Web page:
• scaling up social auditing mechanisms such as citizen report cards, to ensure that programs and projects translate into tangible and sustainable benefits to the population.

23. The staffs of the Bank and the Fund believe that the country’s implementation of the strategy conveys its continuing commitment to poverty reduction. In fact, the PRSP law approved in 2004 with the support of all major political parties, places PRSP implementation above the electoral cycle by establishing that the fundamental objective of public policies is to reach the PRSP goals.14

24. Executive Directors may wish to focus on the following issues and questions:

  • Do the Executive Directors concur with the areas identified by staffs as key implementation risks?

  • Do the Executive Directors concur with the areas identified by staffs as priorities for strengthening the PRS and its implementation?


Estrategia de Reducción de la Pobreza, Government of Honduras, July 2001.


The five strategic policy areas are: (i) prioritization of actions that aim to reduce poverty in a sustainable manner; (ii) prioritization of actions favoring the least developed groups and areas of the country; (iii) strengthening of civil society participation and decentralization in the PRS; (iv) strengthening of governance and participatory democracy within the PRS framework; and (v) reduction of environmental vulnerability and its impact on poverty.


Donors in Honduras participated through the G-17 group, which was originally constituted to follow up on the Stockholm declaration and which now serves as a coordinating group for multilateral and bilateral donors.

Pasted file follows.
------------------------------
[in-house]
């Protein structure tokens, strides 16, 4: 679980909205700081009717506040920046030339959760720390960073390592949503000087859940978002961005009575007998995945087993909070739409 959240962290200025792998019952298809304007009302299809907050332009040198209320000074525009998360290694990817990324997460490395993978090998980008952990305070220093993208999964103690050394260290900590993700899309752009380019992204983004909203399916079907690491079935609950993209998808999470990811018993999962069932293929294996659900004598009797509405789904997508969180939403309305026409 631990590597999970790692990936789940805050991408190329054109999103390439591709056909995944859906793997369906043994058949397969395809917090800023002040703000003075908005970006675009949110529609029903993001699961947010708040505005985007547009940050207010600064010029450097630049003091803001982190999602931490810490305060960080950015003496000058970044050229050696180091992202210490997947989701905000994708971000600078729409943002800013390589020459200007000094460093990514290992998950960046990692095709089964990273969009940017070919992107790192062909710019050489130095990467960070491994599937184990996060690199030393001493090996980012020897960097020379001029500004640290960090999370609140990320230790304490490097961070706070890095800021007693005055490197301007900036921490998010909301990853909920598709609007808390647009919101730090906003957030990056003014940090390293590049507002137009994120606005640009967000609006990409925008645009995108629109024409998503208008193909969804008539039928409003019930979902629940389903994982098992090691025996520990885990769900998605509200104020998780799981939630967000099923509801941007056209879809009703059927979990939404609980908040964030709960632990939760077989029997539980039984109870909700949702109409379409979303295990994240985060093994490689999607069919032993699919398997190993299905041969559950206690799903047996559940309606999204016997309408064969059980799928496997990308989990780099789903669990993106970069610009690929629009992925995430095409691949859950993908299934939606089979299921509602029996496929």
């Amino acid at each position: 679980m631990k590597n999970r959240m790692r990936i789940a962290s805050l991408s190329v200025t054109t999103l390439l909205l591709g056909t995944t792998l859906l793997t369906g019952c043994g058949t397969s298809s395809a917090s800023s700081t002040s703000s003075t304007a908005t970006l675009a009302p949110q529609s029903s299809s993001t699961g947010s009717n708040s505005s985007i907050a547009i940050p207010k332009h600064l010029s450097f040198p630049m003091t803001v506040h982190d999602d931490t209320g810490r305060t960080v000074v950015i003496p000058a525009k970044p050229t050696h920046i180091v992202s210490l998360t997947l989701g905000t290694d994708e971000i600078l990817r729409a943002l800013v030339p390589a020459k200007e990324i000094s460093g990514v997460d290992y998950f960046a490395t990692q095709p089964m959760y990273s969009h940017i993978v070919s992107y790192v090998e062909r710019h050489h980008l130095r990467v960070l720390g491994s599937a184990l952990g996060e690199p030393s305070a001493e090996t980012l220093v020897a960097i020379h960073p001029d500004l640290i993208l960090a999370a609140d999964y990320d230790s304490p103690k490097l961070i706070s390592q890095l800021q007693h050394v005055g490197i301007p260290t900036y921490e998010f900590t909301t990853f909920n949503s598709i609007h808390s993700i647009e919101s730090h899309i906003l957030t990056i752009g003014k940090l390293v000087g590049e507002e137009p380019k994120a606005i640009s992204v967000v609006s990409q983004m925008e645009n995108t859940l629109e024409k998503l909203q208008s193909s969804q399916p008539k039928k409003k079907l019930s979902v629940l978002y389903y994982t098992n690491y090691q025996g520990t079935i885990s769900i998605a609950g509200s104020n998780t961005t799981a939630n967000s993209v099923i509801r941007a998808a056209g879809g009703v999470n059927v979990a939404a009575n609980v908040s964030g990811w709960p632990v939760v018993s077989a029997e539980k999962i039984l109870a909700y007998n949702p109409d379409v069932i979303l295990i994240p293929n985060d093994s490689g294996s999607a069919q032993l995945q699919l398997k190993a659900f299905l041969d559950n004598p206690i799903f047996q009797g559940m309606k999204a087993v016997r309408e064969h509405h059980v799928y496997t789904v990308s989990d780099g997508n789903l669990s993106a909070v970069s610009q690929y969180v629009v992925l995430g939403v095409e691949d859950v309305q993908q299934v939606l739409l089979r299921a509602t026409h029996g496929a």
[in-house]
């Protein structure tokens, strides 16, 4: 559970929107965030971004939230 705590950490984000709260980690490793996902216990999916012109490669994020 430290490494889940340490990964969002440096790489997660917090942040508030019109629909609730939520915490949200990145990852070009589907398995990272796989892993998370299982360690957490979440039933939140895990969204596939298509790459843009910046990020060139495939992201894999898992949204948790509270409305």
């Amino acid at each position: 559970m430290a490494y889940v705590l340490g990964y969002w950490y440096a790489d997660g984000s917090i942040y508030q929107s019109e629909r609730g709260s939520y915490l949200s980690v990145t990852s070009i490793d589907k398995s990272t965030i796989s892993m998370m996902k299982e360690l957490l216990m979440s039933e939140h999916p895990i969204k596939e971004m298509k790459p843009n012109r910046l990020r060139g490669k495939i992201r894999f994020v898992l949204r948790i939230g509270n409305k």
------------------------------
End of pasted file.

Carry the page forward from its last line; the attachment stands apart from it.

The consulted regions were: (i) Central, provinces of Francisco Morazán, Comayagua, La Paz and Olancho, (ii) South, provinces of Valle and Choluteca, (iii) Western, provinces of Copán, Ocotepeque, Lempira and Intibucá, (iv) North, provinces of Cortés and Santa Bárbara, (v) Seaboard, provinces of Atlántida, Islas de la Bahía and Yoro, and (vi) Bajo Aguan, provinces of Colón and Gracias a Dios.


The Poverty Assessment will complement the recently published Honduras Development Policy Review on Accelerating Broad-Based Growth, World Bank Report No. 28222-HO, November 8, 2004.


Fondo para la Reducción de la Pobreza (FRP).


The expanded definition of poverty-reducing spending, which was supported by the staffs because it permits establishing a more accurate link between poverty-reducing spending and poverty outcomes, is described in the Honduras PRSP First Progress Report (available at: http://www.sierp.hn/docs/primer_anio_erp.pdf).


Virtual and poverty funds are contrasted in the Joint World Bank-IMF paper on “Tracking of Poverty-Reducing Spending in Heavily Indebted Poor Countries (HIPCs),” March 27, 2001 (www.imf.org or www.worldbank.org).


HIPC completion point document Box 3.


According to the 2004–2007 PRGF arrangement, poverty reduction spending is expected to reach 9.4 percent of GDP by 2006, an increase of about 2 percentage points of GDP with respected to the 2002 level.


Vertical equity implies that those with greater ability to pay taxes should contribute a larger proportion of their income or wealth in taxes. Horizontal equity implies that those with equal ability to pay taxes should pay the same proportion in taxes.


The authorities have made explicit their commitment to implement the PRSP in the Law for Achieving Poverty Reduction (Decree 77–2004) http://www.sierp.hn/docs/Ley_GestionRP_DEC77–2004.pdf.